Year: 2018

Shropshire Council to is planning to halve its face to face customer services in Ludlow

We’re told we live in an internet age. The need to meet people face to face to get advice and solve problems is not as important as it once was. The growing views is that everything can be done by telephone or online. That means that in an age when money is tight, councils can rely on call centres and computers to steer people though the sometimes labyrinthym procedures for benefits, permits and payments. That’s the thinking behind Shropshire Council’s plan to reduce the opening hours of its drop-in service in Ludlow Library from four days to two days a week. If the plans go through, the Ludlow customer service point, as the service is known, will only open between 9.30am and 5.00pm on Tuesdays and Fridays. This is yet another cut as Shropshire Council runs out of cash for many services.

Housing development on Bromfield Road is set to create a polluted neighbourhood of poor doors

The principle of housing development between Bromfield Road and the A49 was approved at a public inquiry and cannot now be challenged. However, the details of the scheme are very much up for debate and negotiation. One of my main concerns about this 213-home development is its treatment of affordable housing. Thirteen of the 28 affordable homes planned are squeezed into triangle between the railway, Bromfield Road and the A49. These homes will be blighted by noise and pollution. “Poor doors”, developments where social housing is distinctively different and with reduced access to amenity, have been common in major cities. It now seems that this practice, which the prime minister Theresa May has said should be outlawed looks set to spread to Ludlow.

Going to the bottle bank this Christmas? It could be your last chance before they are closed

Shropshire Council wants to close all its recycling bring banks across the county, including the six in Ludlow. The council says that usage has fallen and that people can use kerbside recycling. Usage has fallen but only by 17% over five years. Each bring bank collects more than 22 tonnes of recyclables every year. That’s around 6% of household dry recyclables collected by Veolia. The council complains about contamination of recyclables and fly-tipping at bring banks but says it has no information on how often this happens. People use bring banks for a reason. Those that live in apartments often don’t have anywhere to store the recyclables. Other households don’t have enough space to store the aftermath of a jolly good party. Some people will be going on holiday and want to ensure everything is in the system first. The real reason that Shropshire Council wants to scrap bring banks is to save £230,000 a year.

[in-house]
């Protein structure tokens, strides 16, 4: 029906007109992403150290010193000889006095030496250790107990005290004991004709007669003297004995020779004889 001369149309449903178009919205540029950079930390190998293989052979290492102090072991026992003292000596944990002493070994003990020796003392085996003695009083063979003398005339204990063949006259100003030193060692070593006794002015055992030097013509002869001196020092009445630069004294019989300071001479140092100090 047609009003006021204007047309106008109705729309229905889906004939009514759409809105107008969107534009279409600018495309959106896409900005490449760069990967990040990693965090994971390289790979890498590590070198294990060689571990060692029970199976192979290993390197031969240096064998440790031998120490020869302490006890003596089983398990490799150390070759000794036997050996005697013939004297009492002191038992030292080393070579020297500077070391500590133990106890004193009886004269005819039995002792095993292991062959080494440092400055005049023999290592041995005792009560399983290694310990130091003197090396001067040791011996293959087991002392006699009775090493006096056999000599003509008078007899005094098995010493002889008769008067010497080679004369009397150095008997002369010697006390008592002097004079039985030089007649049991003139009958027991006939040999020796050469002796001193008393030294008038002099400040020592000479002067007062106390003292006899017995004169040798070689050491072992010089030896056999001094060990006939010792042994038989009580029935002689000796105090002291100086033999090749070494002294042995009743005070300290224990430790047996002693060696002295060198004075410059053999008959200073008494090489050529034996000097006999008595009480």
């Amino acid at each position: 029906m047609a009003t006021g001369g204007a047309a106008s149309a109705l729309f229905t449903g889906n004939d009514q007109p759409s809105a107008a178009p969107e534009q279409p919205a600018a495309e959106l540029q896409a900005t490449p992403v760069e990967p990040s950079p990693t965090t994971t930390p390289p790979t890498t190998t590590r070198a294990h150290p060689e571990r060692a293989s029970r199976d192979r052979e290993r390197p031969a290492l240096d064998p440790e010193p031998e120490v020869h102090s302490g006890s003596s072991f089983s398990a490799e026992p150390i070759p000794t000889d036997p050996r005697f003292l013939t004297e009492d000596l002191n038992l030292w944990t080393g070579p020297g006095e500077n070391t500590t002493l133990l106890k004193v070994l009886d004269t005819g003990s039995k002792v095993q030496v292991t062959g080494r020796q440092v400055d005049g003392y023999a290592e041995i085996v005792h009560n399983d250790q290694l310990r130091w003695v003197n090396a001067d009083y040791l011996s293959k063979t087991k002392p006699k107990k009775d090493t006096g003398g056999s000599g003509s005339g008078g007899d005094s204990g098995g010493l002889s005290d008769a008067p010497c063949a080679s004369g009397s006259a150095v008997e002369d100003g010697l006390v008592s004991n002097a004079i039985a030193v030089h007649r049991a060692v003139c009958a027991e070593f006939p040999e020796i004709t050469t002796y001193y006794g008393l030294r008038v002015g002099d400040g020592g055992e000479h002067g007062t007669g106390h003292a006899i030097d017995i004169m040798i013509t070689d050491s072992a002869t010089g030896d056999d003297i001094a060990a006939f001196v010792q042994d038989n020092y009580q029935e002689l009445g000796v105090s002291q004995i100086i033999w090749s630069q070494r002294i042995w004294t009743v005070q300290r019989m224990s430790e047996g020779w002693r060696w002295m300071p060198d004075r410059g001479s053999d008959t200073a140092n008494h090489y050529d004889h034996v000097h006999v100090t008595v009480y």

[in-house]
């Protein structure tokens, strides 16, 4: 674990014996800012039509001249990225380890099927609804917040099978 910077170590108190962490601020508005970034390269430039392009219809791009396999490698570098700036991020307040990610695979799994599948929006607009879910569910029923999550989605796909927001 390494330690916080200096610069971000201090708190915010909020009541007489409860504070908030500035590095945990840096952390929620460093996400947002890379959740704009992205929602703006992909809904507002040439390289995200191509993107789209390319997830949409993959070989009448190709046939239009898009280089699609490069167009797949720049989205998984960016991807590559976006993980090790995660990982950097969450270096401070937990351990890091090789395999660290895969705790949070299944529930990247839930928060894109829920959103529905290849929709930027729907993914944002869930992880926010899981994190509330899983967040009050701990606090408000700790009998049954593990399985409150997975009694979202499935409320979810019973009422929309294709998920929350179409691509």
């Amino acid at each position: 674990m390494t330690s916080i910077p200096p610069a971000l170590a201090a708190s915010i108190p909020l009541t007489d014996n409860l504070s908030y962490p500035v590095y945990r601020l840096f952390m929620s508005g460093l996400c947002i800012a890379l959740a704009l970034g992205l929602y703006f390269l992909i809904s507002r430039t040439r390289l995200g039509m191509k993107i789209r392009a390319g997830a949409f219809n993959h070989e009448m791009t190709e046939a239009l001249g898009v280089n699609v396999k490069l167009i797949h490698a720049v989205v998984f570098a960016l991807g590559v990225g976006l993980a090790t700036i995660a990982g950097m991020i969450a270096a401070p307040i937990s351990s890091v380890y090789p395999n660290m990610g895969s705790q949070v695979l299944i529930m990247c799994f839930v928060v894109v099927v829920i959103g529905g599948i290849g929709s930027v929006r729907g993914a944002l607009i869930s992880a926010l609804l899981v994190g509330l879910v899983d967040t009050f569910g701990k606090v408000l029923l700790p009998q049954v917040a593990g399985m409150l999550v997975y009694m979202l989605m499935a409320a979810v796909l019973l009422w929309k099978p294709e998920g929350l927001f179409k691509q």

Highways disputes and mediocre plans for trees delay progress on 340 Ludlow homes

Delays continue in getting final planning approval for the housing developments at Foldgate Lane and Bromfield Road. Trees and highways are the main issues. Network Rail has also warned about the potential for a future increase in noise from trains affecting the Bromfield Road site.   Delays are not unusual in planning matters though approval Foldgate Lane, which has received a third “stop notice” from Highways England, is rather dragging on.

A new approach to youth services in Ludlow starts next year – we are going to tackle the big issue of mental health

Mental health services are being cut back. It can take weeks, even months, for a young person to get a mental health referral. Often, they must go to Shrewsbury for a consultation. Many youngsters can’t or won’t do that. Ludlow Youth Partnership wants to tackle this. We have partnered with the Children’s Society which runs the Beam emotional wellbeing service in Shrewsbury and Wellington. Our new drop in service launches in February. It is supported by a lot of organisations and is the first independent commissioning of the Children’s Society to provide emotional wellbeing services for young people in Shropshire.

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